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  • Author: Barbara Skopec x
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Abstract

Triplet induction regimens are standard of care for newly diagnosed transplant eligible multiple myeloma patients. The combinations of bortezomib and dexamethasone with either cyclophosphamide (VCD) or thalidomide (VTD) are widely used. There are no data available on the impact of the two regimens on stem cell harvest by using G-CSF only mobilization. In this study, we retrospectively analyzed data from our national registry. The outcome measures were mobilization failure, CD34+ cell counts on collection day, number of apheresis procedures, and the number of collected cells. Overall, 72 patients were treated with either VCD or VTD. The mobilization failure rates were 7% and 9% (p = 0.771) and the total number of collected stem cells were 7.0 × 106 and 6.7 × 106 per kg body weight (p = 0.710) for VCD and VTD, respectively. We found no statistically significant difference between the treatment groups in the outcome measures. The addition of thalidomide to bortezomib and dexamethasone (VTD) does not adversely affect stem cell harvest in patients mobilized with G-CSF only.

Abstract

Background

Autologous hematopoietic stem cell transplantation is considered the standard of care for younger patients with multiple myeloma. Several mobilization regimens are currently used, most commonly growth factors alone or in combination with chemotherapy. The aim of our study was to investigate the differences in lymphocyte subpopulation counts between three different mobilization regimens on collection day, in the leukapheresis product and on day 15 after autologous hematopoietic stem cell transplantation.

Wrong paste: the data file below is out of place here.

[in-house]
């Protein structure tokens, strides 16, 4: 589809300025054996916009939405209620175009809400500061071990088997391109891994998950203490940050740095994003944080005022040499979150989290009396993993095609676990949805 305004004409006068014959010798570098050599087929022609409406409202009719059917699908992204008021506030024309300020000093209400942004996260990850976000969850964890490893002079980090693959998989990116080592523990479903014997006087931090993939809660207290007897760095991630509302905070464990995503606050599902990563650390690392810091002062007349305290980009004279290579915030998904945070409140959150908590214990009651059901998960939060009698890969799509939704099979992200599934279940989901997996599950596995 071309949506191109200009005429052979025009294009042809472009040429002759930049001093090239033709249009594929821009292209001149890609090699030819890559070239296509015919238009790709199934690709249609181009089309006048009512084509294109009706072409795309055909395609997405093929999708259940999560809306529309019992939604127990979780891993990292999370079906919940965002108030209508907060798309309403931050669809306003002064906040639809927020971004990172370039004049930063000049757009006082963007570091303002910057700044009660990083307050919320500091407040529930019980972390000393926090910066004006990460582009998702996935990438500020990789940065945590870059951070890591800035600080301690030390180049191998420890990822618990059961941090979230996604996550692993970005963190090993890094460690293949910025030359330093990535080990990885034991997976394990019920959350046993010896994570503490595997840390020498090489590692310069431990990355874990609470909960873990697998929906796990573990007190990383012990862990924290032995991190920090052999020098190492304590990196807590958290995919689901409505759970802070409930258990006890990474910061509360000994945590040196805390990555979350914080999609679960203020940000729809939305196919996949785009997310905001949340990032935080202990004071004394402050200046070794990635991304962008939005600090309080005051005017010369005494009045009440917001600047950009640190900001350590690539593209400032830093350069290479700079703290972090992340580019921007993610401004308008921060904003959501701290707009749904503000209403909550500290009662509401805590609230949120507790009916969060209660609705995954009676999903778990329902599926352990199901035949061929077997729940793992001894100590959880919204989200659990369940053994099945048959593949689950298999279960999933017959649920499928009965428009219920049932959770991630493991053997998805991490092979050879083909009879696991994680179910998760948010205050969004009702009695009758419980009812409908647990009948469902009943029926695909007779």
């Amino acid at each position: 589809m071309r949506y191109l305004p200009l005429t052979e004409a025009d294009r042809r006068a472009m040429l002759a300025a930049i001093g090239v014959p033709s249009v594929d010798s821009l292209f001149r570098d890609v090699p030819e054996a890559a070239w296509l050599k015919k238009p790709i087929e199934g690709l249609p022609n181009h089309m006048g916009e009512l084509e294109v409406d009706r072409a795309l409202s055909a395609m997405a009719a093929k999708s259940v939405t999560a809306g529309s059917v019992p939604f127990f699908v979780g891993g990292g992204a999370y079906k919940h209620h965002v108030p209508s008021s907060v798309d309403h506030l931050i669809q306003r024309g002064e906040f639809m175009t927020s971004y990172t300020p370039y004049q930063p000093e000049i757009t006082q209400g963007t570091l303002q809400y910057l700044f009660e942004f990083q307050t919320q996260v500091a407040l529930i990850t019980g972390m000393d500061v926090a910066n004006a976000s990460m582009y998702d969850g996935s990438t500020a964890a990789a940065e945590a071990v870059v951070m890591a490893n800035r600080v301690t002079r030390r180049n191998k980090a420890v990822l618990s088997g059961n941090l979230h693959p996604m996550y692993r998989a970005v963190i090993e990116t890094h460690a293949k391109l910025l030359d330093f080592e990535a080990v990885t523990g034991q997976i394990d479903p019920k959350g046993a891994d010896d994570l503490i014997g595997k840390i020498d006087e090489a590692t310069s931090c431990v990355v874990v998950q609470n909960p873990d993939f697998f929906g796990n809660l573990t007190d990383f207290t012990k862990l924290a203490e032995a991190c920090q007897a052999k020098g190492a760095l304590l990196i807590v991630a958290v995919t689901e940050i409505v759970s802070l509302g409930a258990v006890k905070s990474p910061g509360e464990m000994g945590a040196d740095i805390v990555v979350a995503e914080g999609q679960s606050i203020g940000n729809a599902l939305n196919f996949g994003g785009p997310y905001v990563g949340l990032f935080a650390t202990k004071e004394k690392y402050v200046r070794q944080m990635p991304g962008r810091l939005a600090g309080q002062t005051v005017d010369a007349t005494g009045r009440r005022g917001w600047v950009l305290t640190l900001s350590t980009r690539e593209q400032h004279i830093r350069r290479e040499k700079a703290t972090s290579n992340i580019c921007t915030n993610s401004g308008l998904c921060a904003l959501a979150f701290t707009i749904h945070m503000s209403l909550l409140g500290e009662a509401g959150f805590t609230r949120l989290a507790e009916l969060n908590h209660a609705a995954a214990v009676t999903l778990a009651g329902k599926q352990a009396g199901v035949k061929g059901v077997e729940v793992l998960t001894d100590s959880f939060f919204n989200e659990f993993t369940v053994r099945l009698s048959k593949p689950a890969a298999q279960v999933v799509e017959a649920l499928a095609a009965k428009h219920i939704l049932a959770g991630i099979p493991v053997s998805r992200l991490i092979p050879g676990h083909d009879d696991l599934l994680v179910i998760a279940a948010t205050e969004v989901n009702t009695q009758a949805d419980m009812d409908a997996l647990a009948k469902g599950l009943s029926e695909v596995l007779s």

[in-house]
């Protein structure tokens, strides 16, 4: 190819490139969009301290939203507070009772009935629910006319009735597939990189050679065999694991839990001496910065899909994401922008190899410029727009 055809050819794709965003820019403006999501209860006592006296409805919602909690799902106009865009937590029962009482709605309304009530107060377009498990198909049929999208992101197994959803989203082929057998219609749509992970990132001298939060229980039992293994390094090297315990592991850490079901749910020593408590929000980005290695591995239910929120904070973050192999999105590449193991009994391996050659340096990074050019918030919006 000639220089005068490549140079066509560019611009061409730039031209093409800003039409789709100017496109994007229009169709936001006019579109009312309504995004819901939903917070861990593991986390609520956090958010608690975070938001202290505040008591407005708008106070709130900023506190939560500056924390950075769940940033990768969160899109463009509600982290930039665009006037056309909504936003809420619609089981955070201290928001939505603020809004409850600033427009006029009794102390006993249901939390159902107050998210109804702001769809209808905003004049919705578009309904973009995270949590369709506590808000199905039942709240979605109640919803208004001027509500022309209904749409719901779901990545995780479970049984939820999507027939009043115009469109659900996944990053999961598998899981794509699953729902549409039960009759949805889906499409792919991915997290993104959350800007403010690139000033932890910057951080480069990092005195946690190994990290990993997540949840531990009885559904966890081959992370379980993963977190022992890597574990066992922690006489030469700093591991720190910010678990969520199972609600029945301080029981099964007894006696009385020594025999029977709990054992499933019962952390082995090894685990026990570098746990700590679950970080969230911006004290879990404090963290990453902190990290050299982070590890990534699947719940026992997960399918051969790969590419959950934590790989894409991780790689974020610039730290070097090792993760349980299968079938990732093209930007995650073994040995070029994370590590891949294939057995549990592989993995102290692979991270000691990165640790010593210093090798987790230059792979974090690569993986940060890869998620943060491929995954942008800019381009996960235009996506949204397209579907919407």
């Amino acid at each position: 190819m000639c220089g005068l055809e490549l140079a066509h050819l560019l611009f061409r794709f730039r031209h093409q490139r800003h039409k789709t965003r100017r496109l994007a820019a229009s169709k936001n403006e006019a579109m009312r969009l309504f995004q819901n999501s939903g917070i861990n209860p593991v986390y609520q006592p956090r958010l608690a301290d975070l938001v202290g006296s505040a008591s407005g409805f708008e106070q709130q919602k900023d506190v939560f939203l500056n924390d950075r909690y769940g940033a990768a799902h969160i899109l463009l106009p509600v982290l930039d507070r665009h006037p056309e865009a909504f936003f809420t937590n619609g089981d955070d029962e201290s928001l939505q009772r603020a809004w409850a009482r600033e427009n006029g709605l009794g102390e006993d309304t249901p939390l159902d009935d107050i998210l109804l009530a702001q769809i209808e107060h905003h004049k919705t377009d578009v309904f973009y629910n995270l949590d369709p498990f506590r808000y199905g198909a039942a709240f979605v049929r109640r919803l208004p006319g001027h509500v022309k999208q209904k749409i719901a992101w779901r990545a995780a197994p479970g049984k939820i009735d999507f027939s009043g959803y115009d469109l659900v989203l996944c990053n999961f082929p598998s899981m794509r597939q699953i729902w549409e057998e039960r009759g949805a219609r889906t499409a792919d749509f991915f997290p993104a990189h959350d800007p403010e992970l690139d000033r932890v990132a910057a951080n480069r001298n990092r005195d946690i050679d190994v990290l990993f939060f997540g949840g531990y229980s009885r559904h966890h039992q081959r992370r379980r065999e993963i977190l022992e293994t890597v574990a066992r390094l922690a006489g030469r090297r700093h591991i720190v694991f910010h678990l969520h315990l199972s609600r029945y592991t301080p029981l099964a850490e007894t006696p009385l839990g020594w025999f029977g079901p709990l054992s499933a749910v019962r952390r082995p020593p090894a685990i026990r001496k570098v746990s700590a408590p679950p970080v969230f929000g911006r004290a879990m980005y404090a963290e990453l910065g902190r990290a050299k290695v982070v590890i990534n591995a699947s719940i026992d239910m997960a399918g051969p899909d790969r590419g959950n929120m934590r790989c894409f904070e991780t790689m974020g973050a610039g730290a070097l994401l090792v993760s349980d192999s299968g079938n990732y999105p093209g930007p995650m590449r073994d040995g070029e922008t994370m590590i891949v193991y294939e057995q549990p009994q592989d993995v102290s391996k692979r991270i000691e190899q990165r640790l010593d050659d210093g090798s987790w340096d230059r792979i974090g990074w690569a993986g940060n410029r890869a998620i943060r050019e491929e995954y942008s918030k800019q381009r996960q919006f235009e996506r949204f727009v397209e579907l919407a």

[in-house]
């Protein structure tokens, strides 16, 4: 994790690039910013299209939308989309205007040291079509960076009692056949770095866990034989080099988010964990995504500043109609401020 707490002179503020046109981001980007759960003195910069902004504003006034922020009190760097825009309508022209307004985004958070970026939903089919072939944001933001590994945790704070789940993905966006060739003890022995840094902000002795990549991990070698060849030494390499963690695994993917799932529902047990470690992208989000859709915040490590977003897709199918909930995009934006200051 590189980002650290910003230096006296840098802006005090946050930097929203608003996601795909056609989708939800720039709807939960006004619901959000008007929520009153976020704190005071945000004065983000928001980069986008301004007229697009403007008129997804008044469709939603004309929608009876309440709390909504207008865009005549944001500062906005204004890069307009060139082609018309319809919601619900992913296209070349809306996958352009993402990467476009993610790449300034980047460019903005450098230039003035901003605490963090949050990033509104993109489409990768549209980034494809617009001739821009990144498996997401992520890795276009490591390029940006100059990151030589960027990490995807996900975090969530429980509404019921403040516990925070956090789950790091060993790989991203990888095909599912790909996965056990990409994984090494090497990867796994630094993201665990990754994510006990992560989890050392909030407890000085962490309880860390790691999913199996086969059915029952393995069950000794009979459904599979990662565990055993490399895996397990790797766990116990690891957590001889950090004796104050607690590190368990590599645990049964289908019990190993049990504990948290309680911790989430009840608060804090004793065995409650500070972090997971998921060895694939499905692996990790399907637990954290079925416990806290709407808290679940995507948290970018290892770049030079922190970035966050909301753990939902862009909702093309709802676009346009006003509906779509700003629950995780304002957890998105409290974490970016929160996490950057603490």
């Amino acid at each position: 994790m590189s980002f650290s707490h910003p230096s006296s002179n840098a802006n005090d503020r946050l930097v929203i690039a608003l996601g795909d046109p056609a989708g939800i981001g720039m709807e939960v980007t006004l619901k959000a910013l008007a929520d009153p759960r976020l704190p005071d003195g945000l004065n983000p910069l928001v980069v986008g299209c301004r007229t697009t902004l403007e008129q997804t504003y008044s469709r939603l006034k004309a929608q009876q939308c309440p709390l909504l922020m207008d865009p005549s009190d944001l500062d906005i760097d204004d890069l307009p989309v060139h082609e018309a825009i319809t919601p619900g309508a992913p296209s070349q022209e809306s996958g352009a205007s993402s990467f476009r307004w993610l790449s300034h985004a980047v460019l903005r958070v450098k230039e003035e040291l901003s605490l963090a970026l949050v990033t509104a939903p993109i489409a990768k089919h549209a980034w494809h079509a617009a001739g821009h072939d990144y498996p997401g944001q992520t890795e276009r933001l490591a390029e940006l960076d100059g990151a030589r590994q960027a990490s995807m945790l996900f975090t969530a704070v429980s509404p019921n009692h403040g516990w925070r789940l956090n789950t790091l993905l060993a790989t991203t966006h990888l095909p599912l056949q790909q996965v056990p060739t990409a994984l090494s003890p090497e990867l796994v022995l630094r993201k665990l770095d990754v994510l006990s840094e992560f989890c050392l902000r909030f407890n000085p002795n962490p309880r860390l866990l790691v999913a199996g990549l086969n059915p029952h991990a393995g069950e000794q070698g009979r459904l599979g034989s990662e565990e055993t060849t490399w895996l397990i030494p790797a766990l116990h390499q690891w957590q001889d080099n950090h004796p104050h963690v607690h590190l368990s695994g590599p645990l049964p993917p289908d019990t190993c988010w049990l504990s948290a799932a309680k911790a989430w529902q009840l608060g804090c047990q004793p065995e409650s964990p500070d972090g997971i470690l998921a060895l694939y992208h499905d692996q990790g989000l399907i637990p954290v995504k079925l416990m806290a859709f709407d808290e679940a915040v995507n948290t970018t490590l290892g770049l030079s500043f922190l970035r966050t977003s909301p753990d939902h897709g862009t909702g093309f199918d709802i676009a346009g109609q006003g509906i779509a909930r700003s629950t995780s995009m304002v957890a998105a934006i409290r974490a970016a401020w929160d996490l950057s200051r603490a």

Patients and methods

In total 48 patients were prospectively enrolled in three different mobilization regimens; (i) filgrastim (20), (ii) pegfilgrastim (19) and (iii) cyclophosphamide + filgrastim (9). Lymphocytes, CD16+/56+ natural killer and CD4+/CD25high T regulatory cells were determined by flow cytometry.

Results

We found a statistically significant difference between the mobilization regimens. Cyclophosphamide reduced lymphocyte and natural killer (NK) cell counts on collection day (lymphocytes 1.08 × 109/L; NK cells 0.07 × 109/L) compared to filgrastim (lymphocytes 3.08 × 109/L; NK cells 0.52 × 109/L) and pegfilgrastim (lymphocytes 3 × 109/L; NK cells 0.42 × 109/L). As a consequence lymphocyte and NK cell counts were also lower in the leukapheresis products following cyclophosphamide mobilization regimen (lymphocytes 50.1 × 109/L; NK cells 4.18 × 109/L) compared to filgrastim (lymphocytes 112 × 109/L; NK cells 17.5 × 109/L) and pegfilgrastim (lymphocytes 112 × 109/L; NK cells 14.3 × 109/L). In all mobilization regimens T regulatory cells increased 2-fold on collection day, regarding the base line value before mobilization. There was no difference in T regulatory cell counts between the regimens.

Conclusions

Mobilization with cyclophophamide reduces the number of mobilized and collected lymphocytes and NK cells as compared to mobilization with growth factors only and results in their delayed reconstitution following autologous hematopoietic stem cell transplantation. We found no difference between filgrastim and pegfilgrastim mobilization.